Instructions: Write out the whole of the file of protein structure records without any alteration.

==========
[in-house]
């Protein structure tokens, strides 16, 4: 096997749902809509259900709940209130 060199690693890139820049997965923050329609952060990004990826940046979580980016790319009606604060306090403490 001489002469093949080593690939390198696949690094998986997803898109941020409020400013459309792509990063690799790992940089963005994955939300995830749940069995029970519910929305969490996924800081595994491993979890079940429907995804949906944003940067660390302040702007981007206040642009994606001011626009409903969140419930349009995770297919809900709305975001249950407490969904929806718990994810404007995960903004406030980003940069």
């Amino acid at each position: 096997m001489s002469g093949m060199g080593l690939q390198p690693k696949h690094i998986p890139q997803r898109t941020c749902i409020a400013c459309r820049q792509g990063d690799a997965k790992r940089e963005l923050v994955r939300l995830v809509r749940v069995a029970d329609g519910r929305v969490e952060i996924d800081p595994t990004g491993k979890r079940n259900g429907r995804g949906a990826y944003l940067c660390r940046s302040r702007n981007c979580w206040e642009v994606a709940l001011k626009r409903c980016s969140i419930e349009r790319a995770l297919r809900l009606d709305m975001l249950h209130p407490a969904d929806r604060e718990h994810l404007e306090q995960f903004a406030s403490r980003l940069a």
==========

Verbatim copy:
[in-house]
């Protein structure tokens, strides 16, 4: 096997749902809509259900709940209130 060199690693890139820049997965923050329609952060990004990826940046979580980016790319009606604060306090403490 001489002469093949080593690939390198696949690094998986997803898109941020409020400013459309792509990063690799790992940089963005994955939300995830749940069995029970519910929305969490996924800081595994491993979890079940429907995804949906944003940067660390302040702007981007206040642009994606001011626009409903969140419930349009995770297919809900709305975001249950407490969904929806718990994810404007995960903004406030980003940069």
């Amino acid at each position: 096997m001489s002469g093949m060199g080593l690939q390198p690693k696949h690094i998986p890139q997803r898109t941020c749902i409020a400013c459309r820049q792509g990063d690799a997965k790992r940089e963005l923050v994955r939300l995830v809509r749940v069995a029970d329609g519910r929305v969490e952060i996924d800081p595994t990004g491993k979890r079940n259900g429907r995804g949906a990826y944003l940067c660390r940046s302040r702007n981007c979580w206040e642009v994606a709940l001011k626009r409903c980016s969140i419930e349009r790319a995770l297919r809900l009606d709305m975001l249950h209130p407490a969904d929806r604060e718990h994810l404007e306090q995960f903004a406030s403490r980003l940069a």